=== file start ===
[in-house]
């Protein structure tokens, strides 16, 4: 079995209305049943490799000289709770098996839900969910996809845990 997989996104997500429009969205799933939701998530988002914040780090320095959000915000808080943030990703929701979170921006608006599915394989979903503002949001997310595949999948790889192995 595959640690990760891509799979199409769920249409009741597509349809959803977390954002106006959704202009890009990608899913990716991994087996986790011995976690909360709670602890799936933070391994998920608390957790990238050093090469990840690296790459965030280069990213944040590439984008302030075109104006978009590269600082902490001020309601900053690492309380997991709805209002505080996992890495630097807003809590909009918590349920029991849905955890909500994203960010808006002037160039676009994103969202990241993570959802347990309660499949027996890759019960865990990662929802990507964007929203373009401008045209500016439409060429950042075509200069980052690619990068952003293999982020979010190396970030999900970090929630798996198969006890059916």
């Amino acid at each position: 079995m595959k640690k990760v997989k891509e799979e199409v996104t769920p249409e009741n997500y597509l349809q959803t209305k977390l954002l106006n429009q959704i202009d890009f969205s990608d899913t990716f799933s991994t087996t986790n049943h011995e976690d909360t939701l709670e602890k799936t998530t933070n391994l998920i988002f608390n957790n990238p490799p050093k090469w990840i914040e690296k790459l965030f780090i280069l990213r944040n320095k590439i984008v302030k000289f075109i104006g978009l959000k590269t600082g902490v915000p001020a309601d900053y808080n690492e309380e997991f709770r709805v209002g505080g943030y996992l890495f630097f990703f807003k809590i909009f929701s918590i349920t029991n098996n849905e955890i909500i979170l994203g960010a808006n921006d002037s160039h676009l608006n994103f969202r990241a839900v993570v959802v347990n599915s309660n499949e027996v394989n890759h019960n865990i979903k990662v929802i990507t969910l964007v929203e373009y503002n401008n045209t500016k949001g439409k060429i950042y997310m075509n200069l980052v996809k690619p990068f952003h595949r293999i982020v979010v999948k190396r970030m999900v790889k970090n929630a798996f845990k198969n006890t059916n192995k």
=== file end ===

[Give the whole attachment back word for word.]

[in-house]
């Protein structure tokens, strides 16, 4: 079995209305049943490799000289709770098996839900969910996809845990 997989996104997500429009969205799933939701998530988002914040780090320095959000915000808080943030990703929701979170921006608006599915394989979903503002949001997310595949999948790889192995 595959640690990760891509799979199409769920249409009741597509349809959803977390954002106006959704202009890009990608899913990716991994087996986790011995976690909360709670602890799936933070391994998920608390957790990238050093090469990840690296790459965030280069990213944040590439984008302030075109104006978009590269600082902490001020309601900053690492309380997991709805209002505080996992890495630097807003809590909009918590349920029991849905955890909500994203960010808006002037160039676009994103969202990241993570959802347990309660499949027996890759019960865990990662929802990507964007929203373009401008045209500016439409060429950042075509200069980052690619990068952003293999982020979010190396970030999900970090929630798996198969006890059916």
């Amino acid at each position: 079995m595959k640690k990760v997989k891509e799979e199409v996104t769920p249409e009741n997500y597509l349809q959803t209305k977390l954002l106006n429009q959704i202009d890009f969205s990608d899913t990716f799933s991994t087996t986790n049943h011995e976690d909360t939701l709670e602890k799936t998530t933070n391994l998920i988002f608390n957790n990238p490799p050093k090469w990840i914040e690296k790459l965030f780090i280069l990213r944040n320095k590439i984008v302030k000289f075109i104006g978009l959000k590269t600082g902490v915000p001020a309601d900053y808080n690492e309380e997991f709770r709805v209002g505080g943030y996992l890495f630097f990703f807003k809590i909009f929701s918590i349920t029991n098996n849905e955890i909500i979170l994203g960010a808006n921006d002037s160039h676009l608006n994103f969202r990241a839900v993570v959802v347990n599915s309660n499949e027996v394989n890759h019960n865990i979903k990662v929802i990507t969910l964007v929203e373009y503002n401008n045209t500016k949001g439409k060429i950042y997310m075509n200069l980052v996809k690619p990068f952003h595949r293999i982020v979010v999948k190396r970030m999900v790889k970090n929630a798996f845990k198969n006890t059916n192995k």